President and CEO
Since joining NICHQ in 2015, Scott Berns has applied his extensive experience working to enhance the health of children and families across academic, clinical, nonprofit and public health settings to catapult NICHQ to explore new opportunities and approaches to meeting its mission. Berns is passionate about rapid quality improvement for child health, knowing that children’s health cannot wait the decades that change often takes.
As President and CEO, Berns provides strategic direction and leadership of a growing portfolio of initiatives aimed at driving change to improve children’s health. He serves as principal investigator on three NICHQ-led multi-million dollar federal projects: the Early Childhood Comprehensive Systems Collaborative Improvement and Innovation Network, and the National Action Partnership to Promote Safe Sleep Improvement and Innovation Network and the Sickle Cell Disease Treatment Demonstration Program. Berns is a nationally recognized expert in quality improvement science in maternal and child health and has published extensively. He challenges the NICHQ team to identify ways to spread proven interventions even faster and provide the supports to make sure they are sustainable.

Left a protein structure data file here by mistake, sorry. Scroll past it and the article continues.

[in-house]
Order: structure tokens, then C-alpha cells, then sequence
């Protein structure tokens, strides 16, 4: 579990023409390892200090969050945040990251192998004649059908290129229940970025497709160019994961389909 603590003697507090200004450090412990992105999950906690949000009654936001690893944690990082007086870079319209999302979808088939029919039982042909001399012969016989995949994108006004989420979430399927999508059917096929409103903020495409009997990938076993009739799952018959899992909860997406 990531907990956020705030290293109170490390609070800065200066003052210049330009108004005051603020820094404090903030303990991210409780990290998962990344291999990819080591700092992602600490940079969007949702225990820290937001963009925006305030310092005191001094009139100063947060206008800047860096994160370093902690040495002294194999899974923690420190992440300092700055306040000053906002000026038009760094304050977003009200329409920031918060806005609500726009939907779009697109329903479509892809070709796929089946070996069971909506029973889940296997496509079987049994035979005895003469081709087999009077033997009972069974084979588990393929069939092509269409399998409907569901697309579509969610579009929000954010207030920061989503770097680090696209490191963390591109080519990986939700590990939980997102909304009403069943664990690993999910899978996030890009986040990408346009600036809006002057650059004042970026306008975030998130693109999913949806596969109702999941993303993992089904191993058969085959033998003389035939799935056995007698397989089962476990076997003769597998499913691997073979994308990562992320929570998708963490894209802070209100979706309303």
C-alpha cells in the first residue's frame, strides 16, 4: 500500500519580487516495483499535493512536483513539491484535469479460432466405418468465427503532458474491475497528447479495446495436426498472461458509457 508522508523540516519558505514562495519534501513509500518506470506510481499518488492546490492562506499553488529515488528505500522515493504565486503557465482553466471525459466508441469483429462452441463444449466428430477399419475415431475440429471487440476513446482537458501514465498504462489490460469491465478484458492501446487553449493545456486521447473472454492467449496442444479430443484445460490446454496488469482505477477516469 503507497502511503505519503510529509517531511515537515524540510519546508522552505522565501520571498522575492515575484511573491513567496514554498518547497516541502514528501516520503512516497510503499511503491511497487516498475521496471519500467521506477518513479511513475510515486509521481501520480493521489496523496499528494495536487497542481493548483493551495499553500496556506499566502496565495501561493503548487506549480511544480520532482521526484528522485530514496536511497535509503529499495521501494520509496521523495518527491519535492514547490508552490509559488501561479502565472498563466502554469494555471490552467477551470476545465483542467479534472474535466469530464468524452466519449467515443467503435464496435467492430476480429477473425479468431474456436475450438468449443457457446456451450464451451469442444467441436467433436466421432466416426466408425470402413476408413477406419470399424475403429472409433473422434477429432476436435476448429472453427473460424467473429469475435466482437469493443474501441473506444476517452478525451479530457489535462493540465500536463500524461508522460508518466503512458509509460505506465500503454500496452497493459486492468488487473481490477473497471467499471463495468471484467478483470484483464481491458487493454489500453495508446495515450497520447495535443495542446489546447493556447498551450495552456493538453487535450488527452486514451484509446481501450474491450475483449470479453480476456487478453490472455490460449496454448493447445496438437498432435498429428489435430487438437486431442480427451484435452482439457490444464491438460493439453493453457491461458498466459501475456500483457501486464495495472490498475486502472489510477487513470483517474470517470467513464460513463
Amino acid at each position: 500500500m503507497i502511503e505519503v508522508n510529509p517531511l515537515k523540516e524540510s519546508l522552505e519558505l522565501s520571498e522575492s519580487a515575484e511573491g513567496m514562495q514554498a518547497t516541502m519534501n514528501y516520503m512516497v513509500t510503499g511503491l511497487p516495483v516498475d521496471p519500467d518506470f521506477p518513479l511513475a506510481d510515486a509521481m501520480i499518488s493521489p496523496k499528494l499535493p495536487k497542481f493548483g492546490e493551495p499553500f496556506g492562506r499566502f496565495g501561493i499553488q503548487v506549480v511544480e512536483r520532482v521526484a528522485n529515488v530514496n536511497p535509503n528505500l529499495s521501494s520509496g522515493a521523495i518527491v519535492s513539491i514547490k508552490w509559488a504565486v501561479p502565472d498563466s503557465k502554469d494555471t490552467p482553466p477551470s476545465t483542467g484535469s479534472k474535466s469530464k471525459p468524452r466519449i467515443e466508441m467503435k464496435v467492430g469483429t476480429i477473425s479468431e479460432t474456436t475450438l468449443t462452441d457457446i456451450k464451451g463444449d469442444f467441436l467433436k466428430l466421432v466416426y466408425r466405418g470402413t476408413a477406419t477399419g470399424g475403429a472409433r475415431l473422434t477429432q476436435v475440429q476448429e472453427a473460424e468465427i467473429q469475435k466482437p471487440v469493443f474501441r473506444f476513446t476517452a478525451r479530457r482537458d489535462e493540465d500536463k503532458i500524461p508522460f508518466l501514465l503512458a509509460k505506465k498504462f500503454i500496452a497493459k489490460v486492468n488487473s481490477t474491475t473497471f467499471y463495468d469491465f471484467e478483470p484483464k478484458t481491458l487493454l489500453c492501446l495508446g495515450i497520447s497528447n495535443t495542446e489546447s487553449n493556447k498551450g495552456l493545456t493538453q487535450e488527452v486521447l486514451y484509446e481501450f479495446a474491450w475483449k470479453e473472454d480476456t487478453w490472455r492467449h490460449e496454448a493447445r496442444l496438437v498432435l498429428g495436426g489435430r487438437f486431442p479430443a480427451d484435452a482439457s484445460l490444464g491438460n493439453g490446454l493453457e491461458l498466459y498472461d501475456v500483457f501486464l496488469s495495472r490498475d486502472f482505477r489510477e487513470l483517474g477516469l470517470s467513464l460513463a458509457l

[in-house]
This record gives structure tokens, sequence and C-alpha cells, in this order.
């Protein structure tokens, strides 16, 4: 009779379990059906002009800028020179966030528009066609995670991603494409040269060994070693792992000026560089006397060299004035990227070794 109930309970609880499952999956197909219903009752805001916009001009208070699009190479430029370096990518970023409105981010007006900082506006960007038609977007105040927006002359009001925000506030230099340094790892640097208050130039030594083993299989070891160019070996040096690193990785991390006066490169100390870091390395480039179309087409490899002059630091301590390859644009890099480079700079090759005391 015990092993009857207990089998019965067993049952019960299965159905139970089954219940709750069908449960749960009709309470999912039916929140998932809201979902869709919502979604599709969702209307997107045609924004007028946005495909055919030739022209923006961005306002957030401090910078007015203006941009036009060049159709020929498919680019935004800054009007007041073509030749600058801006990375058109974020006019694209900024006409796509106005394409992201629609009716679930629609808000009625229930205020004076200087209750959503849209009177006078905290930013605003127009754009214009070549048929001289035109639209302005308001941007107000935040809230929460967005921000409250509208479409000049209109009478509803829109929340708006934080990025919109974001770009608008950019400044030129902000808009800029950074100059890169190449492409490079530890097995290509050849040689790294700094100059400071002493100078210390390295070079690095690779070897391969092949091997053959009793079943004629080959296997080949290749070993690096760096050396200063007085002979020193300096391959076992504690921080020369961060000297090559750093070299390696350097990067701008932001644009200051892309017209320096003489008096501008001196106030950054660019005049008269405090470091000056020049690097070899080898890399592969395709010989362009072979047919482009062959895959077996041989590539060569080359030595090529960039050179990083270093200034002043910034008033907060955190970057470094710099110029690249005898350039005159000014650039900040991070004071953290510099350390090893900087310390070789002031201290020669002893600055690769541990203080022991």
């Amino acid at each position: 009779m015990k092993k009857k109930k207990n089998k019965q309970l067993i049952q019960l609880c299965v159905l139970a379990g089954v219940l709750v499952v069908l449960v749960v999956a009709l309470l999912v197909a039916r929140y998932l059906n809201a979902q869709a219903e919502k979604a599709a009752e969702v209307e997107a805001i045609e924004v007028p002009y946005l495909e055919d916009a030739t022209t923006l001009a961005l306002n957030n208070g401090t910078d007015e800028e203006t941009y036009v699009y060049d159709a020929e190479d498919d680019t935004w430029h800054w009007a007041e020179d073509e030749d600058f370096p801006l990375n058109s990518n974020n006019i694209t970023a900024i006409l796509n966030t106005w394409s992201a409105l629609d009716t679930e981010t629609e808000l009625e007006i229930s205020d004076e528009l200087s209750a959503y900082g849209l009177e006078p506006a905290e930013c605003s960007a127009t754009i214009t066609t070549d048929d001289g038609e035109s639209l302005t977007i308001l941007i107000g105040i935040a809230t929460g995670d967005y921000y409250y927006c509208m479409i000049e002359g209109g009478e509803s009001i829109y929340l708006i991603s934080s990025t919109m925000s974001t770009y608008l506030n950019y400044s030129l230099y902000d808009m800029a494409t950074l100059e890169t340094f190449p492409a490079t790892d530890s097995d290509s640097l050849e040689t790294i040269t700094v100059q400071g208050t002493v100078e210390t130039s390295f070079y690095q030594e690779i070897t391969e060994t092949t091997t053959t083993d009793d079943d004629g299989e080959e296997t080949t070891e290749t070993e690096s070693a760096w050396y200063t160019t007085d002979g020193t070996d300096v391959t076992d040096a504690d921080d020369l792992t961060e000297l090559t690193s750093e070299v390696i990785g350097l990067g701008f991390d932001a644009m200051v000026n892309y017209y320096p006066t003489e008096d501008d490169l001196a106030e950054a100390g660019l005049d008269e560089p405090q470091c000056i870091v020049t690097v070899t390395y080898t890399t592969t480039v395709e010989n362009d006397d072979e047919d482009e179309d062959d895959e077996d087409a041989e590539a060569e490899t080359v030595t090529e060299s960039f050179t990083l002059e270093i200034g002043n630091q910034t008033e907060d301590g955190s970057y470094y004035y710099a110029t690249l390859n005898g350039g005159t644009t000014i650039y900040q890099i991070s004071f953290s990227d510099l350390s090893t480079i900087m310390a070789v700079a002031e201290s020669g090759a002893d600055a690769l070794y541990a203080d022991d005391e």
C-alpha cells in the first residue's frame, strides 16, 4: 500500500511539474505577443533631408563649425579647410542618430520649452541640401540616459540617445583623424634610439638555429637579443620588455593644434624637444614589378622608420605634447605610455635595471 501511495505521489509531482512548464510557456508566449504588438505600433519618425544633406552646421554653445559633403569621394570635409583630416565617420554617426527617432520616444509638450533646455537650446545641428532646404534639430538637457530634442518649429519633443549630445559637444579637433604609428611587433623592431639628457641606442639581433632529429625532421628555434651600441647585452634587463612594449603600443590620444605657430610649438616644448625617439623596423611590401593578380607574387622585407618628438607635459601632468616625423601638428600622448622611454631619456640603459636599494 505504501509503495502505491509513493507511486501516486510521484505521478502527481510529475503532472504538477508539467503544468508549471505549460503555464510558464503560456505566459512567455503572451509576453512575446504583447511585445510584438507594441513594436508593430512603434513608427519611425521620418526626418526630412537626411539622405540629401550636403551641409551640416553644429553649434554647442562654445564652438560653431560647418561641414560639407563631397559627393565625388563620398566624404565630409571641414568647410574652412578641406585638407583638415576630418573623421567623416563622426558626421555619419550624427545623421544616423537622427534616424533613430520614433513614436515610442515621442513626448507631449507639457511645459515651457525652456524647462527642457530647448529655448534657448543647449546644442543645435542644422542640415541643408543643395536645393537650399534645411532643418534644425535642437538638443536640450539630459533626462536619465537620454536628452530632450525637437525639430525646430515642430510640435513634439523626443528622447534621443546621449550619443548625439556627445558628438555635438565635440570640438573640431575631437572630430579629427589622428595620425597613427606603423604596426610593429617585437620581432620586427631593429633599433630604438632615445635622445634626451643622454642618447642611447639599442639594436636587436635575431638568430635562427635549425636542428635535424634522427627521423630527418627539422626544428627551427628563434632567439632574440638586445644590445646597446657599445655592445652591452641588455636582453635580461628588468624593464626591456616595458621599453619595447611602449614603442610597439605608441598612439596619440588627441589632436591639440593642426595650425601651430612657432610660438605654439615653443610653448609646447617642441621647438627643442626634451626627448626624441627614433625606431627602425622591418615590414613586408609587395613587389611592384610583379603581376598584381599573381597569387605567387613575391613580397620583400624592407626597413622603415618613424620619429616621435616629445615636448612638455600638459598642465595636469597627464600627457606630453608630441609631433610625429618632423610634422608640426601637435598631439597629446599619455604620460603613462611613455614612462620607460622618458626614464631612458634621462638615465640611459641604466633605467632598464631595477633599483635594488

Prior to joining NICHQ, Berns worked as Senior Vice President of Chapter Programs and Deputy Medical Officer for the March of Dimes National Office where he provided direction in education and community services to all state-based chapters. He also completed a one-year White House Fellowship where he served as a Special Assistant to the U.S. Secretary of Transportation.
Berns is a board-certified pediatrician and pediatric emergency physician. He holds two academic appointments at Brown University—Clinical Professor of Pediatrics at the Warren Alpert Medical School and Clinical Professor of Health Services, Policy and Practice at the Brown School of Public Health. Berns is also co-founder of The Progeria Research Foundation, Inc., and serves as its chairman of the board.
Berns received his bachelor and medical degrees from Boston University and earned his masters of public health from Harvard University.